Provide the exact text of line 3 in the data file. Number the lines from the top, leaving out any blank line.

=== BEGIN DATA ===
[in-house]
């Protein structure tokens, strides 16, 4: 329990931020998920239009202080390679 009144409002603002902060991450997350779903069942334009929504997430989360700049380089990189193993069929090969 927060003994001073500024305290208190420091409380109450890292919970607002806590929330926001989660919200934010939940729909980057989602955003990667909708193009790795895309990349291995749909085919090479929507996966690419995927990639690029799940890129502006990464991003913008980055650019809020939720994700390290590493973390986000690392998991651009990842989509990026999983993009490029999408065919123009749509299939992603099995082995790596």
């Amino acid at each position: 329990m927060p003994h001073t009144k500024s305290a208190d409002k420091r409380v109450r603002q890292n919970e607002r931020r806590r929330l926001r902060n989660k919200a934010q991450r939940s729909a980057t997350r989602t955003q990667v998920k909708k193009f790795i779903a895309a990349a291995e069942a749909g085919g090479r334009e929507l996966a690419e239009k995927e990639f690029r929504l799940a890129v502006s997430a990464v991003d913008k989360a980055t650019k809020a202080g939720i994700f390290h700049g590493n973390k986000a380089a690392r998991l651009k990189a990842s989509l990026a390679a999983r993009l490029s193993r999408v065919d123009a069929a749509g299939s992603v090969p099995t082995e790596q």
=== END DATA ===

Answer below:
């Amino acid at each position: 329990m927060p003994h001073t009144k500024s305290a208190d409002k420091r409380v109450r603002q890292n919970e607002r931020r806590r929330l926001r902060n989660k919200a934010q991450r939940s729909a980057t997350r989602t955003q990667v998920k909708k193009f790795i779903a895309a990349a291995e069942a749909g085919g090479r334009e929507l996966a690419e239009k995927e990639f690029r929504l799940a890129v502006s997430a990464v991003d913008k989360a980055t650019k809020a202080g939720i994700f390290h700049g590493n973390k986000a380089a690392r998991l651009k990189a990842s989509l990026a390679a999983r993009l490029s193993r999408v065919d123009a069929a749509g299939s992603v090969p099995t082995e790596q």